By Itumeleng Makgetla (South Africa)
December 15,2013
Taking a part in the Hunan Province Foreigner Photography contest has been nothing less thanspectacular. In China, Hunan Province is an intermediate size province, the provincial capital Changsha is also regarded as a relaxed and chilled city in the eyes of the “big city dwellers” of China. However, there are many places in rural Hunan that are more than suited to captivate ones imagination and sense of wonder. This province has a bounty of tropical vegetation and contrasting topography ranging from the steepest of mountain peaks piercinginto the ever misty skies to the deepest, darkest valleys and the fairest of plains sparsely straddled by dazzling rice paddies.
Amidst the natural scenery, the astonishing character of the province is imbedded in the age old culture dating as far back in time as three millennia. From the colourfully clad Miao people of Feng Huang to the traditional architecture of Xiangxi; it soon becomes clear to any traveller that the marvels of Hunan are vast and simply outstanding.

During my snapshot expedition of ZhangJiajie, a somewhat modest town westwards from Changsha, I had expected to discover a beautiful area to glance from behind the lens, since this area is synonymous to travellers from China and from abroad. Its fame in the recent times is largely owed to James Cameron’s blockbuster movie Avatar, which showcases scenes of unimaginable beauty of the flora and fauna. It was only upon arriving at the Tianzi Mountain National Forest Park that I got reminded of the wonders of nature; the constant and on-going battle of rivers cutting into stone and all else and everything standing between them and the open arms of the sea. It is rather thought- provoking to even attempt to describe the vastness in scale of this wonder of nature. Driving onthe bend-obsessed roads in between the peaks of the conjoined taluses, buttes and other countless and haphazard erections was at the same time breath-taking and frightening as my mind could not desist from driftingin to the perpetual “what if” mode. The thrill of standing on the roof of Hunan and being at heights at which very few birds find wise to soar is truly an experience to last for a long time yet. Tianzi Mountain National Forest Park’s listing as UNESCOs world heritage site is certainly by merit.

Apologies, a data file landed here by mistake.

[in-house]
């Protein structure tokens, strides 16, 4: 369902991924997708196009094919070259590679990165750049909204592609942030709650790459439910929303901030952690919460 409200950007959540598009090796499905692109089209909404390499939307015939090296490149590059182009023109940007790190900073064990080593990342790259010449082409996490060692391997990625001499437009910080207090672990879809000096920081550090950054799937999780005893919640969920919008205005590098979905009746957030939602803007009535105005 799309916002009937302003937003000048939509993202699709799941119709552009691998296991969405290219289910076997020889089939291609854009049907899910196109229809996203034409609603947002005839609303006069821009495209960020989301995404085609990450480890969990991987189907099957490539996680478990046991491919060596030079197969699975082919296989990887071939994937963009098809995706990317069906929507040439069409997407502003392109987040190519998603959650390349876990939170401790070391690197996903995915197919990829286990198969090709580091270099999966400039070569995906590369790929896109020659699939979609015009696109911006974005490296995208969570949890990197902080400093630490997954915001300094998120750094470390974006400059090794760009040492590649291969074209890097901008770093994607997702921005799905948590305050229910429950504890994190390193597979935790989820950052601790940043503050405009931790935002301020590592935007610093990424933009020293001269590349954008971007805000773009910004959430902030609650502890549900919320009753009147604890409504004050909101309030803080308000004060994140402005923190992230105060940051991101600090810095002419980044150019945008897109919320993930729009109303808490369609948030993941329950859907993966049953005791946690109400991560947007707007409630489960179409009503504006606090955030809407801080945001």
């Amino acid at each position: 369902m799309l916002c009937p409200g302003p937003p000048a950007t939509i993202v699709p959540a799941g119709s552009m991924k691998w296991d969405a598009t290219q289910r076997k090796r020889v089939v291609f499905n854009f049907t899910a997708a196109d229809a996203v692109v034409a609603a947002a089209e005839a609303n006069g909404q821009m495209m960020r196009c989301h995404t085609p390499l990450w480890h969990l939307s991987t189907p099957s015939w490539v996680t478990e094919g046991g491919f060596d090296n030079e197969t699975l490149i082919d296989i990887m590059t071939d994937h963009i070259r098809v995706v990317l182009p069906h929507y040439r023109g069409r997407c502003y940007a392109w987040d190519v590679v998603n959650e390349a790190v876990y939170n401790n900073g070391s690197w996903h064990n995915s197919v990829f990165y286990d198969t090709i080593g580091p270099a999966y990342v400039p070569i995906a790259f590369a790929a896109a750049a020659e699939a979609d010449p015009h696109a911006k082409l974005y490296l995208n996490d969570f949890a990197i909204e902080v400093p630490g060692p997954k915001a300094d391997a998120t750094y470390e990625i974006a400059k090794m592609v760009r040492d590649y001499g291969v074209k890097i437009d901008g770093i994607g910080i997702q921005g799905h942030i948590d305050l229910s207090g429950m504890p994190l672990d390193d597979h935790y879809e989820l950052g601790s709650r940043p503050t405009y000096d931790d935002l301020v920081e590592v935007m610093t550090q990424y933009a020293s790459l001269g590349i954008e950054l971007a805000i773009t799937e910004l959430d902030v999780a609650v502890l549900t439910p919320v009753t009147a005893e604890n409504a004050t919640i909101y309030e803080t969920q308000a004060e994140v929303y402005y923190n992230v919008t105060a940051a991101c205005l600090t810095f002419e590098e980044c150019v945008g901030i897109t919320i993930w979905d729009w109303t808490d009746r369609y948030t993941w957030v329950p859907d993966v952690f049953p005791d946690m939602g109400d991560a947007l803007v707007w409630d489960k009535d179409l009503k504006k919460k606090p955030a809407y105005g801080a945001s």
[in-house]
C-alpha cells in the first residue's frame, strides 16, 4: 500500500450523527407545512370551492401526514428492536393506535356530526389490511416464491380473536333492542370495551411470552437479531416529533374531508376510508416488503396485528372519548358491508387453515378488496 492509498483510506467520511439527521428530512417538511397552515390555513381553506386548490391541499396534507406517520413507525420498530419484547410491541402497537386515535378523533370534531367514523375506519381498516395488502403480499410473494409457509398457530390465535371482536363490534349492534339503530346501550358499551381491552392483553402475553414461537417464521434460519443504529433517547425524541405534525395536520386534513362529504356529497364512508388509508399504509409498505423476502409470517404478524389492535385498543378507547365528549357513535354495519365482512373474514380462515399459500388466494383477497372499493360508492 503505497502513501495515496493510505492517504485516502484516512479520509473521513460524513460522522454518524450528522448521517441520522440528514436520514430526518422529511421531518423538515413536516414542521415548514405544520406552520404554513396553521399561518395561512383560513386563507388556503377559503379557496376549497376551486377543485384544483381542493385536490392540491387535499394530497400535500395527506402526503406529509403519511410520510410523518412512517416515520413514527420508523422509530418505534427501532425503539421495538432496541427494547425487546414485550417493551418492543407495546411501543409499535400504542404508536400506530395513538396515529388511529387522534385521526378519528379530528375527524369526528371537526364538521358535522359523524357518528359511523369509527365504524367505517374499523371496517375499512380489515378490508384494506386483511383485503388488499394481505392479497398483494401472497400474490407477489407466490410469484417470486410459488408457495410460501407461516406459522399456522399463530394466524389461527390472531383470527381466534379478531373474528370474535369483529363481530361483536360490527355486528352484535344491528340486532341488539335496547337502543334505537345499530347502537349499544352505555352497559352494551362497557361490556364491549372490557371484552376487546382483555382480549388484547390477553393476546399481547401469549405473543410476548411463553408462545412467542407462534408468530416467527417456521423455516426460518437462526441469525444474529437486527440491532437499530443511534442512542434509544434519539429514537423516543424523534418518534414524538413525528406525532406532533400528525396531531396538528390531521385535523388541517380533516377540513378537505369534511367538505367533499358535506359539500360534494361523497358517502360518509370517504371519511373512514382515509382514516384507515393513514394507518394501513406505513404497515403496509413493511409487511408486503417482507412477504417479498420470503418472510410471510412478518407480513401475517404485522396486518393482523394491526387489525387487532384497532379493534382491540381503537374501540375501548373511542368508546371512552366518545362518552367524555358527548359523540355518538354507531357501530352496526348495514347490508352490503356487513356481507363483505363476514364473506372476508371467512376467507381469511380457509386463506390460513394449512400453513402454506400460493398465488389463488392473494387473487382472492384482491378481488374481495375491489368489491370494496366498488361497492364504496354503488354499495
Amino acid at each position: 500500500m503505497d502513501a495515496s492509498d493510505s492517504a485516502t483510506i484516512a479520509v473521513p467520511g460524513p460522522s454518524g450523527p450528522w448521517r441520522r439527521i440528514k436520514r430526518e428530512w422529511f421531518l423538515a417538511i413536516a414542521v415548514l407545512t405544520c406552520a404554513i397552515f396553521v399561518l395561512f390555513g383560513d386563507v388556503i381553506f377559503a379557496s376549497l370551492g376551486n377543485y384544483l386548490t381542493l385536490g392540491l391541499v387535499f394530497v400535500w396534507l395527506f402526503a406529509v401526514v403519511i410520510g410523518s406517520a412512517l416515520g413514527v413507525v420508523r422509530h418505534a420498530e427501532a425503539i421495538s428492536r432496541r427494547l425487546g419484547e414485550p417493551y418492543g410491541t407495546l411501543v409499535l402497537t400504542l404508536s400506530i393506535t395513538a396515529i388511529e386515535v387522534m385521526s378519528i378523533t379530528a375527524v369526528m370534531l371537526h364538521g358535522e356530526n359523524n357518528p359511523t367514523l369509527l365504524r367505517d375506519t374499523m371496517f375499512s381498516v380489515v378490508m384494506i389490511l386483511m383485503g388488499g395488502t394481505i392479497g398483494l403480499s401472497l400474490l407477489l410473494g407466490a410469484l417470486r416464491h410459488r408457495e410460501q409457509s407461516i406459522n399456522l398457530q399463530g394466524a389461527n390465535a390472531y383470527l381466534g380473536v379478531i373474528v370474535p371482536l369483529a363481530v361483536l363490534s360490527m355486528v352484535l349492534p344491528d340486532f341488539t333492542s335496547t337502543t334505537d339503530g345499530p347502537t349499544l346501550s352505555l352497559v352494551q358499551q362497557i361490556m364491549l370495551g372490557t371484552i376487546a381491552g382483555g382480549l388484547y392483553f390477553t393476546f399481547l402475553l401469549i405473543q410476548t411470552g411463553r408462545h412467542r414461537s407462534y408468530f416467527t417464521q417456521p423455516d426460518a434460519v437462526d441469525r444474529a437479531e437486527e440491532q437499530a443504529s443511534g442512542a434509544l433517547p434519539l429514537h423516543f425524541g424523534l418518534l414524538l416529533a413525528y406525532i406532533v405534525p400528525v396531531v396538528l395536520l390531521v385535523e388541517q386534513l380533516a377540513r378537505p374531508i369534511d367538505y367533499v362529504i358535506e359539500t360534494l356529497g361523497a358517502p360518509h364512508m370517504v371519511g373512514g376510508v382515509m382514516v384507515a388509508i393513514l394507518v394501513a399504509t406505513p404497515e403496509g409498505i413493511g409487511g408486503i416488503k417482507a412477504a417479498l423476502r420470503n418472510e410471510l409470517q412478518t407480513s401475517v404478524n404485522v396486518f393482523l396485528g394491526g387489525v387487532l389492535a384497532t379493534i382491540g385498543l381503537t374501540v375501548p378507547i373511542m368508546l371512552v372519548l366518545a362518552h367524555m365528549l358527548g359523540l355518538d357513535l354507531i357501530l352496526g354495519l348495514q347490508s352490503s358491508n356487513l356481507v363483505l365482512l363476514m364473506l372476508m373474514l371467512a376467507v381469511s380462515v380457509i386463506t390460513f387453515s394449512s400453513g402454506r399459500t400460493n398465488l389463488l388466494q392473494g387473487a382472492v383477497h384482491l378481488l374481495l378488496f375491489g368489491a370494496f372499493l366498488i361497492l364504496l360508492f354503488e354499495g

Another wonderful sight is the Karst cave of Huanglong Dragon Palace. These caves areformed over a protracted periods of time. The beautiful stalactites hanging from the roof of the caves are a wonderful display of the artistry of both nature and science, these deposits of Calcium carbonate formed by the water cascading from the roof of the caves result in wonderful formations of various shapes and sizes, and thus gives and air of sublime splendour that is very pleasing to the eye –a rather subtle but effective suppressant of claustrophobia as I have come to experience. The 13km caves can be navigated both by foot and by boat on the dark green streams entering and exiting the caves at a moderate speed.

Zhangjiajie is a must see, especially for the nature enthusiast and for all who wish for a get away from the hustle and bustle of the city. Take time and immerse yourself in splendour of nature.